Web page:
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Samara doesn't forget. And she isn't the only one. Safe underground in the city of New Canaan, she lives in a privileged world free from the Forgetting. Yet she wonders if she really is free, with the memories that plague her and secrets that surround her. Samara is determined to unearth the answers, even if she must escape to the old, cursed city of Canaan to find them.
Someone else is on their way to Canaan, too.... A spaceship from Earth is heading toward the planet, like a figment of the city's forgotten past. Beck is traveling with his parents, researchers tasked with finding the abandoned settlement effort. When Beck is stranded without communication, he will find more in Canaan than he was ever trained for. What will happen when worlds and memories, beliefs - and truths - collide?
This pulse-pounding, evocative companion to Cameron's highly acclaimed The Forgetting explores the truth and loss that lie within human memory and the bonds that hold us together.
Customer ReviewsMost Helpful
By ERA on 11-13-17
Nowhere near as captivating as The Forgetting
This book felt like it was just a re-hashing of the forgetting. Sure, it's hundreds of years in the future and the main conflict is somewhat different. But it's the same basic premise - some people hold all the knowledge, and one person trying to change things wants to know more. It just wasn't as interesting as The Forgetting, and didn't feel original.
Also, I get why Emily Woo Zeller did the accent she did (as they remark in the book that Sam speaks haltingly/strangely a few times). However, listening to it for hours on end really grated on my nerves. She did this over-enunciated, whispery voice that was hard to listen to (and hear while driving at times). It certainly did not help my enjoyment of the book. The male narrator was perfect - no complaints there.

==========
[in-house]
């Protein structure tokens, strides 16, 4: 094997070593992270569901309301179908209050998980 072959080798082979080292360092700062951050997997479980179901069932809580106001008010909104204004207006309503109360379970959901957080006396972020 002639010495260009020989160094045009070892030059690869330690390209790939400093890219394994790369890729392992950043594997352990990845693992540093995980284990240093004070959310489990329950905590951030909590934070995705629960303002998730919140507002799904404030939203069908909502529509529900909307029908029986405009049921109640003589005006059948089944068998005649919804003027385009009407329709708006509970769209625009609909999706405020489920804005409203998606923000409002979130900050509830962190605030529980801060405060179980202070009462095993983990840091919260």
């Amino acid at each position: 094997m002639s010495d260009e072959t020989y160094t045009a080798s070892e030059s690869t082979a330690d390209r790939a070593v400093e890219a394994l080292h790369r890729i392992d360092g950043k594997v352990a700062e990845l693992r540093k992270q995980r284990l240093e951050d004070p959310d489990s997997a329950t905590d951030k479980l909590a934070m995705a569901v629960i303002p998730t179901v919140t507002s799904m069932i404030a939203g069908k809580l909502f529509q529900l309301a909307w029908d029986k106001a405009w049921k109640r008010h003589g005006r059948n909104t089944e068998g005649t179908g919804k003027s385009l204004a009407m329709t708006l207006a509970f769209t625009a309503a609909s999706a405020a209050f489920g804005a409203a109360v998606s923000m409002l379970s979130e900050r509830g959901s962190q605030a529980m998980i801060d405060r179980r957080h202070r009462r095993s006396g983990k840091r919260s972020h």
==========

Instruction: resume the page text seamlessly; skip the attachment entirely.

3 of 3 people found this review helpful
By NMwritergal on 10-14-17
Not a sequel to The Forgetting--unfortunately
I remember being confused and bored for the first hour of The Forgetting, but ended up liking the book. Not so with this one. I was expecting a sequel but instead this is a "companion" book that takes place hundreds of years after The Forgetting.
Zoo Weller's audio narration is super annoying. She reads with what sounds like a made up accent that's choppy, quiet, and usually a bit monotone. The male narrator is fine.
So I was confused, bored, didn't like the female narrator but I pressed on. And fell asleep. I slept through about two hours total of the book and the last 4 hours I listened to on 1.5 speed. If I were reading instead of listening, I think I would have just skimmed much of the book and turned to the last page to read the ending.
Tedious is the word that comes to mind. And way too long--16 hours. I thought I was going to scream every time Sam "falls" (or plunges) into memory. But worse, I just didn't care about the characters.
2 of 2 people found this review helpful